Brown Marmorated Stink Bug
The Brown marmorated stink bug is an invasive pest that has been found in southeast in recent years. Native to parts of Asia, the pest can really cause problems in several different crops, says Dr. Michael Toews, the Assistant Dean of the University of Georgia Tifton Campus.
Toews… “The problem is that in the US it doesn't have a lot of known natural enemies that will control that population. And it has a really voracious appetite for just about every fruit and vegetable that we grow. It loves things like sweet corn, blueberries, our pecans, which, you know, is a prized crop here in Georgia. It feeds on cotton bowls. So it has a lot of economic implications for Georgia agricultural producers.”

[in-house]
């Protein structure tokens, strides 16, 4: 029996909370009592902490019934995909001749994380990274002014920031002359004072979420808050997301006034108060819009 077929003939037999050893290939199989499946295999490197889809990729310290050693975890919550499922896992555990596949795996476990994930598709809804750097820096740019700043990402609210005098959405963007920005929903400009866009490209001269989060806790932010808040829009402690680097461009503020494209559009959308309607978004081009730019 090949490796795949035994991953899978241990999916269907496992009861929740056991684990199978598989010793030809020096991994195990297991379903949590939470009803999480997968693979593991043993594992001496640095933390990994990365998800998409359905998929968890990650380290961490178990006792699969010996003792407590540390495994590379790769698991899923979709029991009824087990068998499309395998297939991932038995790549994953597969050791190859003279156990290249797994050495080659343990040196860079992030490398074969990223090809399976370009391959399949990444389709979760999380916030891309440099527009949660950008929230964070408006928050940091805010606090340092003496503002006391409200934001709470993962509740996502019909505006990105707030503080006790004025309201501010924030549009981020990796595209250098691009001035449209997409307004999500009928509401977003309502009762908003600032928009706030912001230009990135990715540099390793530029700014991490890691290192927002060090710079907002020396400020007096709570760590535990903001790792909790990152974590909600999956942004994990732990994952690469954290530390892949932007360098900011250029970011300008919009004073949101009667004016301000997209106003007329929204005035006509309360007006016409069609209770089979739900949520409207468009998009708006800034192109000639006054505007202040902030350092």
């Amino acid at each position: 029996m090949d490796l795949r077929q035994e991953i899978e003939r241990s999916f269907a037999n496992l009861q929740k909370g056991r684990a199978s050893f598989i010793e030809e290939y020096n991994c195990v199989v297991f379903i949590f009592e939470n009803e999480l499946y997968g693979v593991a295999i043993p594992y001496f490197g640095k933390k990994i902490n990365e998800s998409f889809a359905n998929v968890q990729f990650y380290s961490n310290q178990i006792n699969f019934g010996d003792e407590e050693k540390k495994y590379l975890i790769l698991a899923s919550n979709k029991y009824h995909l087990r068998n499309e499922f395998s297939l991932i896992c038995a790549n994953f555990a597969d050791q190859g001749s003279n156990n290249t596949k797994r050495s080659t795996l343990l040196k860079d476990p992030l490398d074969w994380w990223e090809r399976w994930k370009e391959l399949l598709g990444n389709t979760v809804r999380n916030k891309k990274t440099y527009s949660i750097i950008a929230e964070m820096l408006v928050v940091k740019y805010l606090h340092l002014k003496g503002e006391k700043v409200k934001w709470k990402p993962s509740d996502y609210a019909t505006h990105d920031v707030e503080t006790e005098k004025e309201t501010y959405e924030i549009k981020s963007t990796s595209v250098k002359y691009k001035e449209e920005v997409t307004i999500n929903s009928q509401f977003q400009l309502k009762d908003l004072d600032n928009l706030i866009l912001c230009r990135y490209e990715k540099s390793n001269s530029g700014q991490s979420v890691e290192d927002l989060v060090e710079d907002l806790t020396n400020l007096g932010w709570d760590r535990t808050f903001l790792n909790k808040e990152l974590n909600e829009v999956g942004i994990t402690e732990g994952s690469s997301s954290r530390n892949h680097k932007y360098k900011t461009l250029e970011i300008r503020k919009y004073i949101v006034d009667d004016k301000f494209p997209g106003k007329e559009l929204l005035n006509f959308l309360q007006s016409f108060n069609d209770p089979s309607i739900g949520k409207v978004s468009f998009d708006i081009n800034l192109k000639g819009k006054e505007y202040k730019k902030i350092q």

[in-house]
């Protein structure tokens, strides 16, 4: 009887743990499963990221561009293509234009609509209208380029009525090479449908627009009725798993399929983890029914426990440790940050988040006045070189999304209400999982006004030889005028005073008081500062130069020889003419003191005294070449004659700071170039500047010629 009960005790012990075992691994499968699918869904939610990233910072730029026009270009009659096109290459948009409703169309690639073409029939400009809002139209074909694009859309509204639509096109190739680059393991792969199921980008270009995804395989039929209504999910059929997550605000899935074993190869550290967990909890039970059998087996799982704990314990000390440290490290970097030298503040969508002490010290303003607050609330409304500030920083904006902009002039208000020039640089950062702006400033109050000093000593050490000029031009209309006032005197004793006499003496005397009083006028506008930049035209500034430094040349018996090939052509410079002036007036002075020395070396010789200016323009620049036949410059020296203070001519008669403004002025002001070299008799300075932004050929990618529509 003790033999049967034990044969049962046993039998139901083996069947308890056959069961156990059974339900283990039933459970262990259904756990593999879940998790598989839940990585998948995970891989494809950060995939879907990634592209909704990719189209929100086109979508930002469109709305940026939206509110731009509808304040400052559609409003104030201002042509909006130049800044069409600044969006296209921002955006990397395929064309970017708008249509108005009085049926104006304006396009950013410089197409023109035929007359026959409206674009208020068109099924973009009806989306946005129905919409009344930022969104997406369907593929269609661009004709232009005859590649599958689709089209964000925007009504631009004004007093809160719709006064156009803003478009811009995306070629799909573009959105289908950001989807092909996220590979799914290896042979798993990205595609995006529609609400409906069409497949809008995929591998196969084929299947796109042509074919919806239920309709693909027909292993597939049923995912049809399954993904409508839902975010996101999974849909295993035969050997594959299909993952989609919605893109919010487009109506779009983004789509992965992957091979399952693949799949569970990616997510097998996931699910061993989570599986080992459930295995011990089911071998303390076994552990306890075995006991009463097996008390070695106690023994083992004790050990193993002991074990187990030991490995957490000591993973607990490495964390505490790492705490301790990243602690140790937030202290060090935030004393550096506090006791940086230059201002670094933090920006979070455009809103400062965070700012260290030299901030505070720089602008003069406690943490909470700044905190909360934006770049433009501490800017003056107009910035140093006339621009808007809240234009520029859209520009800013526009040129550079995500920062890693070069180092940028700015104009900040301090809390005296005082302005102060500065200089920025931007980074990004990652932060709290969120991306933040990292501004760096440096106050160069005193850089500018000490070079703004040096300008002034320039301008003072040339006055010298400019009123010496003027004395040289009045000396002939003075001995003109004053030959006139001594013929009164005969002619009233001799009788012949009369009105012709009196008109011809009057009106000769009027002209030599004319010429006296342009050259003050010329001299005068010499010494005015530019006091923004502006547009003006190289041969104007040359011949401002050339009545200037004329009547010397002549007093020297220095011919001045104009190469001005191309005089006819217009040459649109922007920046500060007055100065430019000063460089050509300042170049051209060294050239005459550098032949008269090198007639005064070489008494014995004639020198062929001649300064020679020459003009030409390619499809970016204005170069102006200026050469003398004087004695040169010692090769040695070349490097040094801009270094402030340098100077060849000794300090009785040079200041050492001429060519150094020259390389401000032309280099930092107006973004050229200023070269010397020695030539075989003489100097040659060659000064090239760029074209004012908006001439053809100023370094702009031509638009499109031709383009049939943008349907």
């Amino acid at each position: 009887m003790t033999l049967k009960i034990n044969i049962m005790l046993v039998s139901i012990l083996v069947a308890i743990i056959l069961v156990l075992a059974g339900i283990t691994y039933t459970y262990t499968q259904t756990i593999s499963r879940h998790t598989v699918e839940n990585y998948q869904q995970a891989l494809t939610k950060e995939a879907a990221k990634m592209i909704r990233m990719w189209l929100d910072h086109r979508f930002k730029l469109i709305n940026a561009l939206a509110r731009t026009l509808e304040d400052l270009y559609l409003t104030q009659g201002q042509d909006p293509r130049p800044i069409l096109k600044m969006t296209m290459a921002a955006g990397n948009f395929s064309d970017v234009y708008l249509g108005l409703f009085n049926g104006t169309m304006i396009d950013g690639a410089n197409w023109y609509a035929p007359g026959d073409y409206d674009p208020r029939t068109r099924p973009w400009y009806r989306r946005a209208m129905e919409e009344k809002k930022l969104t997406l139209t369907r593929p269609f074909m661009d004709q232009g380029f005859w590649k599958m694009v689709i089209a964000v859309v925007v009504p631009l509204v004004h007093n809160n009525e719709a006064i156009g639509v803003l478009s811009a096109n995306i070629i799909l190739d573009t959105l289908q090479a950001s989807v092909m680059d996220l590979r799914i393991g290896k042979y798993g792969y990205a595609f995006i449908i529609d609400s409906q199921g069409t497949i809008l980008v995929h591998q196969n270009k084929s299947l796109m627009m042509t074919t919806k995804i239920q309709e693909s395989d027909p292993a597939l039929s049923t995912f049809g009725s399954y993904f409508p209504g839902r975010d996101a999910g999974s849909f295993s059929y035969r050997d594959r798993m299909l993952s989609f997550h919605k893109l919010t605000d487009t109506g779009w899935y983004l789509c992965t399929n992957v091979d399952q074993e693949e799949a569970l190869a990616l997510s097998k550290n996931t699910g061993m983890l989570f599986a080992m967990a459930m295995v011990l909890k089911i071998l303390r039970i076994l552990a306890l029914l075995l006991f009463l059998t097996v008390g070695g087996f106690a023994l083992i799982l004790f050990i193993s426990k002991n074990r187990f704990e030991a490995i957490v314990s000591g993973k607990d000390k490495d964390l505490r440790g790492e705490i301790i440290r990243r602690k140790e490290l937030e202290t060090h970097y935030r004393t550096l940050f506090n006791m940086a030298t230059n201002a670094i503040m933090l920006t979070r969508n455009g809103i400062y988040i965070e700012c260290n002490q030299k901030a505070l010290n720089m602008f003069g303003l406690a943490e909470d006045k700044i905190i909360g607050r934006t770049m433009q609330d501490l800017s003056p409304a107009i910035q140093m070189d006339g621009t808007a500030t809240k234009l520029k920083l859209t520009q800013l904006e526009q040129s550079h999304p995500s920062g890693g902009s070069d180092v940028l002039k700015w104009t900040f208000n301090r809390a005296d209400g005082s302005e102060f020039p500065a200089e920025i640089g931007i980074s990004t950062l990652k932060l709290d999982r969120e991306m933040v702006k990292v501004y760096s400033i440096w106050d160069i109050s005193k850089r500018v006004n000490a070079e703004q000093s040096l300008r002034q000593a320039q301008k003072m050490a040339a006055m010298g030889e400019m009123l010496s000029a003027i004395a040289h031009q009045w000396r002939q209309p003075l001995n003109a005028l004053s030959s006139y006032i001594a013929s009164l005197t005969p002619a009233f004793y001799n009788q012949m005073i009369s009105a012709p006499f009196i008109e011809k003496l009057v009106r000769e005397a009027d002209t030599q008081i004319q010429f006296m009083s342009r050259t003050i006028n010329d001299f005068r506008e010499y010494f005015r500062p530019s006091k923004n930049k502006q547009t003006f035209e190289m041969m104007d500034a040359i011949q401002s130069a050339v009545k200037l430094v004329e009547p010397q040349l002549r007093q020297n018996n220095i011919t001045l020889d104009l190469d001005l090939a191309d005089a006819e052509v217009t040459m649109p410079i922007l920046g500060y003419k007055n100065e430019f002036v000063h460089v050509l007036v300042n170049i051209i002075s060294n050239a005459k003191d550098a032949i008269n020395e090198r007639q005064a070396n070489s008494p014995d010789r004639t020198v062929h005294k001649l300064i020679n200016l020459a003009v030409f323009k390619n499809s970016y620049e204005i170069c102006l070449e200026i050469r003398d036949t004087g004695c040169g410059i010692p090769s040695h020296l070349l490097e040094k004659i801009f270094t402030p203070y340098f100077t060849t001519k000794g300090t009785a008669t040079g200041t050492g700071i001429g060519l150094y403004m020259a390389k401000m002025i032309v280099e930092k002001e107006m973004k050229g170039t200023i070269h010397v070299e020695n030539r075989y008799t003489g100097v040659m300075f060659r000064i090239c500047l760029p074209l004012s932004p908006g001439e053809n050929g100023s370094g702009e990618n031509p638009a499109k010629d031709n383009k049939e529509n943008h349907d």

Dr. Toews says Georgia farmers are used to dealing with stink bugs, but this one requires extra vigilance.
Toews… “The problem is the Brown marmorated has a wider diet. It eats a lot of extra crops that some of the other ones don't, and we're just learning how to deal with it. And another problem is that when you control stink bugs, you tend to eliminate any natural enemies, and you tend to create what we call a biological vacuum. Where you may eliminate the stinkbugs in the short term, but if there's lots of them there they overrun that area very quickly because now you've completely removed all the other predators and natural enemies.”
For additional questions or concerns about this pest, contact your local extension agent.